Remember to give blood this September
PUBLISHED: 16:21 21 August 2009 | UPDATED: 07:20 30 May 2010
THE National Blood Service (NBS) is reminding blood donors to give blood in September and asking them to bring along a friend, colleague or family member to start the life-saving habit too. Blood stocks are turned over in just a few days and with the seas
THE National Blood Service (NBS) is reminding blood donors to give blood in September and asking them to bring along a friend, colleague or family member to start the life-saving habit too.
Blood stocks are turned over in just a few days and with the seasonal coughs and colds expected to start in September coinciding with many people returning to work after the summer holidays, members of the public are being asked to help save lives now.
Media and PR manager at NHS Blood and Transplant, Ruth Greenaway, said: "Only four per cent of the eligible population currently give blood so we are asking those people to come along and donate and to encourage others to do the same.
"Blood is used for a wide-range of medical procedures including cancer care, general surgery, in maternity care and for accident and emergency situations."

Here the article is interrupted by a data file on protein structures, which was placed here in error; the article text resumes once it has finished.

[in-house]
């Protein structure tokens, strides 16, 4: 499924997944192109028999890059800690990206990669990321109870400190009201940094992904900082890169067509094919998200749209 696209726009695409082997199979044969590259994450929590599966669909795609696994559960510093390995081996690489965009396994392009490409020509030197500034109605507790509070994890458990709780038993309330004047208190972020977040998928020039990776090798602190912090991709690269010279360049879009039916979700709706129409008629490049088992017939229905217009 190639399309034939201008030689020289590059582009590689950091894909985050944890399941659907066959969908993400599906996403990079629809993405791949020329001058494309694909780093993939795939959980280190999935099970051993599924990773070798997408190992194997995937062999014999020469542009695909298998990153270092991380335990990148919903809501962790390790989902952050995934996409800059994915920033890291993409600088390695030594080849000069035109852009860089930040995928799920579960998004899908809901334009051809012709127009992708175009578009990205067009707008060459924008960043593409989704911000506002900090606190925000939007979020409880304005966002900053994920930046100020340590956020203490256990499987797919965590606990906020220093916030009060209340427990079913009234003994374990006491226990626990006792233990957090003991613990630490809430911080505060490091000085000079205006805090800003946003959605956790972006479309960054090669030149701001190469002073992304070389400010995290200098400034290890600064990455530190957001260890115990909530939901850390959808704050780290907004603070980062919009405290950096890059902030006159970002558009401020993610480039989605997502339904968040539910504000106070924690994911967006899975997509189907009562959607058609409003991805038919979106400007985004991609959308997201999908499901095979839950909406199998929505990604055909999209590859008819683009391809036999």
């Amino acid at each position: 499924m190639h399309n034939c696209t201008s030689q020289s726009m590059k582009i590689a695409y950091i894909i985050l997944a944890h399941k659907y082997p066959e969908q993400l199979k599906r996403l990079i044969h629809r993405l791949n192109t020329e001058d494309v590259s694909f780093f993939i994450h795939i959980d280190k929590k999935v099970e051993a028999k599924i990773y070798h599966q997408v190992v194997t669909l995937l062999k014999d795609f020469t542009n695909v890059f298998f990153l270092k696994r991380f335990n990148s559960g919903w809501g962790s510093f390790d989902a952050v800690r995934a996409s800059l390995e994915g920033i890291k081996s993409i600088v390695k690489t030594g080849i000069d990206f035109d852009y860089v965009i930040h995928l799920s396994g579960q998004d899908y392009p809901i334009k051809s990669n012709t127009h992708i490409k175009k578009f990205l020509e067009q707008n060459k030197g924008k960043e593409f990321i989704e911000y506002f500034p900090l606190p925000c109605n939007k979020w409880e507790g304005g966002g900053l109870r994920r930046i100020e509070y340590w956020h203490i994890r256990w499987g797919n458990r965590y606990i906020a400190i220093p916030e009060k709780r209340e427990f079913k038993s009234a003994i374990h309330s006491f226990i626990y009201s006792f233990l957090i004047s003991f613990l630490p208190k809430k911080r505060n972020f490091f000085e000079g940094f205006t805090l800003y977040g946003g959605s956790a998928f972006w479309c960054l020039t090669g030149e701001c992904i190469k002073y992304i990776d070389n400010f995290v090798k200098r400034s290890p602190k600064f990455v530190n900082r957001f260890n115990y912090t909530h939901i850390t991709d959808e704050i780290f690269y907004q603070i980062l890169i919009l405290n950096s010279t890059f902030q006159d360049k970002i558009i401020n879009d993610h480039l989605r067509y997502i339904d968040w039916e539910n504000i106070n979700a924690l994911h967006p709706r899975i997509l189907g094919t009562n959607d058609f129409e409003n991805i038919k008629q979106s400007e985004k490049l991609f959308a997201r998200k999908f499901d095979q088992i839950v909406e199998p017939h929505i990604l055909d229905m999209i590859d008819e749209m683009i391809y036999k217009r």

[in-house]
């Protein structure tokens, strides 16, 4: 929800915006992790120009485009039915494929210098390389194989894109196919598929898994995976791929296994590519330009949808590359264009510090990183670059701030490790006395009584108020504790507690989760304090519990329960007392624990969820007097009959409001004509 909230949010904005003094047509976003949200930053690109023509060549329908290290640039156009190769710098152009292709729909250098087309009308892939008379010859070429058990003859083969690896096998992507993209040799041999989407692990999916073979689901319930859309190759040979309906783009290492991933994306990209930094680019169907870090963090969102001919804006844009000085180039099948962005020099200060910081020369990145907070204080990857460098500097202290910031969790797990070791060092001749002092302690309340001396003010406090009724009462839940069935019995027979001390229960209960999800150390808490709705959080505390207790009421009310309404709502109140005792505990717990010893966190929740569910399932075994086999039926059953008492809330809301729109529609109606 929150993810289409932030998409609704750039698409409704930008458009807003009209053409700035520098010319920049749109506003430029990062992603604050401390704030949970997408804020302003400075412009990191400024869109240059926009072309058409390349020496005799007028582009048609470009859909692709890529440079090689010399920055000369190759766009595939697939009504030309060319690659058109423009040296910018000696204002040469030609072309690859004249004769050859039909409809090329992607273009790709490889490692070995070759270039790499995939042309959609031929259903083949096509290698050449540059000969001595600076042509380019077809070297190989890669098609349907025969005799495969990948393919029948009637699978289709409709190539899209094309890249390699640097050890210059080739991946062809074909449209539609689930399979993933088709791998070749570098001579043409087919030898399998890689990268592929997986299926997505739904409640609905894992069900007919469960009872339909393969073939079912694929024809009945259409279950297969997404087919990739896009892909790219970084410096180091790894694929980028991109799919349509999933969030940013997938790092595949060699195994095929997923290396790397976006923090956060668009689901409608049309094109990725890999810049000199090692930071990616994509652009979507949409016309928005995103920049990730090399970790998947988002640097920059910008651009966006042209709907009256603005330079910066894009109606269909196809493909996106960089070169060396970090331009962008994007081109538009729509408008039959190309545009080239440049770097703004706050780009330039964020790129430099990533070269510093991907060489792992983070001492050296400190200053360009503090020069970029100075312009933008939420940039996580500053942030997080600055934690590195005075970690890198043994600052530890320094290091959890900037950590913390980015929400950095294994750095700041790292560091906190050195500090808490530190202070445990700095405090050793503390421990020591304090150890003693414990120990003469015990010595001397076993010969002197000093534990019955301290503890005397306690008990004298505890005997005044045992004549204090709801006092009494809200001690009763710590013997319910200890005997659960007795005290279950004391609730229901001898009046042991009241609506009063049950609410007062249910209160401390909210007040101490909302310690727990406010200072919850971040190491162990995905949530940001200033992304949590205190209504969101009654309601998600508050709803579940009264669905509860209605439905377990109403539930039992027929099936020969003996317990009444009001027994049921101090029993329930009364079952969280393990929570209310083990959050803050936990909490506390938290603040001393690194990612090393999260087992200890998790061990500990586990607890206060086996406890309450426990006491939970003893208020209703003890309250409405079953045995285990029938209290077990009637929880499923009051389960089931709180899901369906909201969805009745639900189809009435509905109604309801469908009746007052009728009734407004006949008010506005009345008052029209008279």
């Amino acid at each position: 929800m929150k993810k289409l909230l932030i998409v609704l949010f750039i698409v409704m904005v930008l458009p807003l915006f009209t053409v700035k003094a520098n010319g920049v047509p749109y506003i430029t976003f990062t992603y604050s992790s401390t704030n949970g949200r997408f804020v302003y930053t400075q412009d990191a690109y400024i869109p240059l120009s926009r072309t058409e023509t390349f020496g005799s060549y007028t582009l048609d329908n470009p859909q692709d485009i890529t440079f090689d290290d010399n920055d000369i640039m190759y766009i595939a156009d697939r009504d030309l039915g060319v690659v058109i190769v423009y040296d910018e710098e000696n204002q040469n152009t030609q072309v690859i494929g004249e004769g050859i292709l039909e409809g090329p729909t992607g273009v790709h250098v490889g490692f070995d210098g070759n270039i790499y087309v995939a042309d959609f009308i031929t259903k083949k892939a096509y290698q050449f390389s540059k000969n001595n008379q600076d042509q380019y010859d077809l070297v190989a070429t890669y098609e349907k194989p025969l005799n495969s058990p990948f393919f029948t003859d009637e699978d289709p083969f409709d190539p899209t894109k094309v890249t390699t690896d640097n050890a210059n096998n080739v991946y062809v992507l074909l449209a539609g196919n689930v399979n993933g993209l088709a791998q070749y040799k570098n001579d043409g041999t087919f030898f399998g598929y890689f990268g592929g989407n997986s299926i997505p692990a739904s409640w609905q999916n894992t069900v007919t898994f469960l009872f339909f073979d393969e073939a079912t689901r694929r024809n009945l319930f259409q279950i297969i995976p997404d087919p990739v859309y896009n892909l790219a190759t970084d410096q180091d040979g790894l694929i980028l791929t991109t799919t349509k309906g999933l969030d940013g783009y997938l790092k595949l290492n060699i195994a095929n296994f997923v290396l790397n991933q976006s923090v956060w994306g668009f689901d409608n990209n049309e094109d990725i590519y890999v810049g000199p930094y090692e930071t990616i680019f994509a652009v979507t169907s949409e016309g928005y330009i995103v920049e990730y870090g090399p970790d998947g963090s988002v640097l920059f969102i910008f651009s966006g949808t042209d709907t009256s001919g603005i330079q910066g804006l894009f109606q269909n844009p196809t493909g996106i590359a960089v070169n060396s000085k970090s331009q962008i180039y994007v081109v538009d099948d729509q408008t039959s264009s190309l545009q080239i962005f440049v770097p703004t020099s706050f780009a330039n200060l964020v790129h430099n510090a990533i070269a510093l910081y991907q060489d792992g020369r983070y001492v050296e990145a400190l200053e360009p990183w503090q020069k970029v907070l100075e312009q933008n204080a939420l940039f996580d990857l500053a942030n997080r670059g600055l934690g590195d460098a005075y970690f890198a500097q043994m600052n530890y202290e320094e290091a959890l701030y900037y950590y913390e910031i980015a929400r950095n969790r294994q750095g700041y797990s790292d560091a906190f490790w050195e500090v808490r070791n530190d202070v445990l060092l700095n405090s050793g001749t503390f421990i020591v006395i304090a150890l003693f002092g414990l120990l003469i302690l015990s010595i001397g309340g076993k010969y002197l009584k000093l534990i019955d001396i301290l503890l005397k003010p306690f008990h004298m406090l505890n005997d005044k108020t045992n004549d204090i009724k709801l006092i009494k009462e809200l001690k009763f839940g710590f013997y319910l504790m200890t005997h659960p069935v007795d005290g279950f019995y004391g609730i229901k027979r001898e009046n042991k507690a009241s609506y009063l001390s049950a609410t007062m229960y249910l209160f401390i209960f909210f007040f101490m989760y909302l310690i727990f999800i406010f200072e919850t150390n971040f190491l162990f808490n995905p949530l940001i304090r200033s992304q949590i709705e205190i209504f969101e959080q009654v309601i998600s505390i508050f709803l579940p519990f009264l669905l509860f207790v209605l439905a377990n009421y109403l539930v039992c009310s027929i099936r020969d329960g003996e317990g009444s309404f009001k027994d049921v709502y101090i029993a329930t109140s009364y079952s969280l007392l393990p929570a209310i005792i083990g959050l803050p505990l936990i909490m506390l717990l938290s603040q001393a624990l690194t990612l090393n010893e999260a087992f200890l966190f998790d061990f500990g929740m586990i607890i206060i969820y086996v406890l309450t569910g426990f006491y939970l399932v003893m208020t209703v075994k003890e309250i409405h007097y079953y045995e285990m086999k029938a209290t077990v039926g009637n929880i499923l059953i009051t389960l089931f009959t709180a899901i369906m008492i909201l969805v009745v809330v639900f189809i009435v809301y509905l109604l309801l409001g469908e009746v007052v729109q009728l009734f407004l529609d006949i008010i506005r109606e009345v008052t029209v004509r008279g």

To be potentially able to give blood you must be aged between 17 to 65, weigh over 7st 12lbs (50kg) and be in good health. There is no upper age limit for blood donation if you have donated in the last two years.
For more information about giving blood or to book an appointment please visit www.blood.co.uk or call the donor line number on 0300 123 23 23.
YOUR LOCAL BLOOD DONOR SESSIONS
Monday September 21
2.15pm-4.30pm and 5.30pm-7.15pm
United Reformed Church, New Street, Dunmow
Tuesday September 29
2pm-3.45pm and 5pm-7.30pm
Felsted School, Grignon Hall, Stebbing Road, Felsted
BLOOD DONOR FACTFILE
1 - 7000 pints of blood are needed each day to help save and improve the lives of sick and injured patients
2 - A unit of blood is measured as 470mls (or just under a pint)
3 - The blood products taken from a donation only have a relatively short shelf life. Red blood cells, usually transfused to patients with anaemia and severe blood loss, last around 35 days. Platelets used to treat leukaemia, cancer patients and those with severe infections only have a shelf life of five days so it is vital for donors to give blood regularly.
4 - There are four main blood groups - O, A, B and AB. Group O is the most common and therefore the most in demand